On Sunday, I heard a young man who is a graduate of Jewish day schools talk about the centrality of asking questions in Jewish practice and thought. He noted that at a recent seder with a motley group of his post-college friends, he raised the question about why do we put very young children through the experience of asking the four questions. Why would we have them ask such important questions and why does this play such a significant role during a seder? Only after finishing college, he realized how important this practice was. He realized that it was paradigmatic of a Jewish education in general and of his education in particular. He connected this experience of asking to the traditional Jewish study of text where questioning is the mode of study.
Parents of young children know that their two and three year olds tend to ask questions incessantly. It is how they begin to understand how the world works. Researchers note that by the time children reach middle school, they tend to ask very few questions. Most people who study this phenomenon argue that this is not simply a developmental effect. Instead, it appears that since so much of schooling is about “getting the right answer,” children learn to stop asking questions. Additionally, the feeling that there is not enough time in the day to cover all that must be taught increases the pressure for teachers to structure lessons by giving information rather than opening up possibilities for questioning.
What is it about asking questions that is so important to the development of a young person? A questioning mind is one that thirsts for learning. It is that impassioned learning that we talk about at Wornick – where students explore and become absorbed in their learning. Questioning permits a learner take control of their learning, and student initiated learning leads to the possibility of an increase in student’s linking pieces of information. This linking has lasting positive effects on retention of knowledge.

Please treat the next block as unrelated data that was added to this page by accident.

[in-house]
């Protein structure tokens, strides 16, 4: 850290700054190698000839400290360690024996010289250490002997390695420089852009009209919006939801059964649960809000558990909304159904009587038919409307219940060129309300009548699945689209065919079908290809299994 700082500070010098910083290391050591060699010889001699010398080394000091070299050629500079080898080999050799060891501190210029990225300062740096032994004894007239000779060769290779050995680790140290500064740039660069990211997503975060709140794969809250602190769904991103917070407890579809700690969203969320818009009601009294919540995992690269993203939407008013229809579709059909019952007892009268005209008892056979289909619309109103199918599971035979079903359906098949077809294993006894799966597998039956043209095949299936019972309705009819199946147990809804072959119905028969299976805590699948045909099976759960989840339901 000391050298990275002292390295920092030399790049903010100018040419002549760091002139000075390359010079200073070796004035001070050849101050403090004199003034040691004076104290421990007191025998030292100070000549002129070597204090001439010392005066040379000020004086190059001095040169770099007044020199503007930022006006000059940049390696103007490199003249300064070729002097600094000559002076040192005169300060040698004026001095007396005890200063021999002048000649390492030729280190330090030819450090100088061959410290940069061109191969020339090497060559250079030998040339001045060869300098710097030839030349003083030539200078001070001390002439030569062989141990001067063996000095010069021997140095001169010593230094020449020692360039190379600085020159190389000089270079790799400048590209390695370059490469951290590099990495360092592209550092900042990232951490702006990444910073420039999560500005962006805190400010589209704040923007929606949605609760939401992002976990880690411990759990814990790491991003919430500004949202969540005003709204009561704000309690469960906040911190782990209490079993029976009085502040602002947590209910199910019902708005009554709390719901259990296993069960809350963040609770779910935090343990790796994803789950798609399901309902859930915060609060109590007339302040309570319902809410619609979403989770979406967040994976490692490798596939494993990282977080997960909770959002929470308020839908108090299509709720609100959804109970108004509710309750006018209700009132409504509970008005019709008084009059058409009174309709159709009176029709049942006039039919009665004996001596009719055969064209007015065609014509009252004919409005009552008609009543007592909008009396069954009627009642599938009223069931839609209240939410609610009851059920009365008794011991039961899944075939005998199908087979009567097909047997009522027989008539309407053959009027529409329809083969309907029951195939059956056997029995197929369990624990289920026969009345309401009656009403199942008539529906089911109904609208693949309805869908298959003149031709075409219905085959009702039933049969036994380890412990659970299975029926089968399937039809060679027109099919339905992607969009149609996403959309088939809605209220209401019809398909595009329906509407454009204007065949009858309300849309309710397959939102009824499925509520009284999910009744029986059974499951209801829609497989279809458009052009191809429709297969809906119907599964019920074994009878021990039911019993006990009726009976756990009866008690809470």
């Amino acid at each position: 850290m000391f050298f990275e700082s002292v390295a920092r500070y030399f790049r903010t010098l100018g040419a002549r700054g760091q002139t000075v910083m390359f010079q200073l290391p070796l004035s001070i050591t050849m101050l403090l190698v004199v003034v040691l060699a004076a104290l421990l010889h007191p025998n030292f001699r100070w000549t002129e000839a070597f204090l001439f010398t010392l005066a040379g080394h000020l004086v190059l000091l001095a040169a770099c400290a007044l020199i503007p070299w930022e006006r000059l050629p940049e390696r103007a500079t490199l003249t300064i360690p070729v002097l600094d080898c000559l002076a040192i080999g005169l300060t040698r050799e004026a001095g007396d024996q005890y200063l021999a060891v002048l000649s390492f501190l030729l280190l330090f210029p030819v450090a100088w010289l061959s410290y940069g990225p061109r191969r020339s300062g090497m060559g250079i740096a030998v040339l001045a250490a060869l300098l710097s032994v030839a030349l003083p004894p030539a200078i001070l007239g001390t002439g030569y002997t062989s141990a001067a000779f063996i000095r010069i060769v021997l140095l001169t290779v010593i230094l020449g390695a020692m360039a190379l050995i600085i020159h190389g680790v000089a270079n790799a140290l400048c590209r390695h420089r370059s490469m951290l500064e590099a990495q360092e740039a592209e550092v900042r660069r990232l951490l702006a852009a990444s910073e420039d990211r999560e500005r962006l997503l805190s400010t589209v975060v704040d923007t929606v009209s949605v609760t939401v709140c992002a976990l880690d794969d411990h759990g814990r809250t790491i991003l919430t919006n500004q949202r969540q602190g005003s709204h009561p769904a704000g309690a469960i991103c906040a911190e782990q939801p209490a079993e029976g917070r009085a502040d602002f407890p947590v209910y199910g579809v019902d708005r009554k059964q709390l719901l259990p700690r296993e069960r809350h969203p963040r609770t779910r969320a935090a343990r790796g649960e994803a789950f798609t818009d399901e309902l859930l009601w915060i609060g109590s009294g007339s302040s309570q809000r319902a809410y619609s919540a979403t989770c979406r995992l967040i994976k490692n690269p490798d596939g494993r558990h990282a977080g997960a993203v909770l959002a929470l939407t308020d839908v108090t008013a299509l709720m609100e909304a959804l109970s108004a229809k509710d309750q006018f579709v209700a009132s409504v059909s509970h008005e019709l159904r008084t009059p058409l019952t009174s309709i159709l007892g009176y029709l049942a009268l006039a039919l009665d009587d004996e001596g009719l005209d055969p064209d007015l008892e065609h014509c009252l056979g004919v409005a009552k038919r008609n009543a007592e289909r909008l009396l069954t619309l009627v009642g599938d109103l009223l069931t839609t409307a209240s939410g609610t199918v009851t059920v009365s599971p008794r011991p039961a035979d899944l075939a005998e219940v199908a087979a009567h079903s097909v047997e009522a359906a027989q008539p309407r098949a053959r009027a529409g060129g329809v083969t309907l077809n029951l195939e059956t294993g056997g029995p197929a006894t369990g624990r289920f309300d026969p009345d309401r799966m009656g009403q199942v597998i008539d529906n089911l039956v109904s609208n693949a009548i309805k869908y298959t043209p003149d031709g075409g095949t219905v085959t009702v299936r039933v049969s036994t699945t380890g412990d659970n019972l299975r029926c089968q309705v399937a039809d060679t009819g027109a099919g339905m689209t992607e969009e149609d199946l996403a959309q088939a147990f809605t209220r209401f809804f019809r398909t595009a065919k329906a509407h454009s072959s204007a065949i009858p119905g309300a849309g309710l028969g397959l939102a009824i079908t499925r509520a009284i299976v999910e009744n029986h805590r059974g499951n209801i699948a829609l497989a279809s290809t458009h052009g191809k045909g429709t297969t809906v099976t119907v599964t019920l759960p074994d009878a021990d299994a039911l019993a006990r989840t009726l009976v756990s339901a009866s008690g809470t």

Student questioning challenges pre-conceived ideas. It gives children the confidence to advocate for their own views. When questioning as a mode of teaching is married to teaching respect for others then students develop that critical thinking skill of understanding and valuing multiple perspectives.
The give and take of questioning builds and strengthens relationships. Have you ever been in a one-sided conversation where you ask the other person questions and the other person simply answers. That other person never turns to you to ask you anything. The person who fails to ask, misses opportunities to understand and to connect to the questioner. When interacting with people – long lasting friends as well as new people – questioning is a valuable social skill.
Dr. Isidor Rabi, Nobel Laureate in Physics (1944), underscores the significance of questioning among young children when he was queried about formative influences on his career path. He said “My mother made me a scientist without ever intending it. Every other Jewish mother in Brooklyn would ask her child after school: ‘Nu? Did you learn anything today?’ But not my mother. She always asked me a different question. ‘Izzy,’… ‘Did you ask a good question today?’ That difference – asking good questions – made me become a scientist.”
Our curriculum places a high premium on student questioning. It is why all of our graduates find success in high school and beyond. Alumni parents universally report that they are so surprised by what terrific self-advocates our graduates are. Alumni notice that they are among the few in their classes who frequently raise their hands in class, never afraid to question a teacher, a text or a peer. It all begins when that very young child is given the honor of singing the four questions at the seder.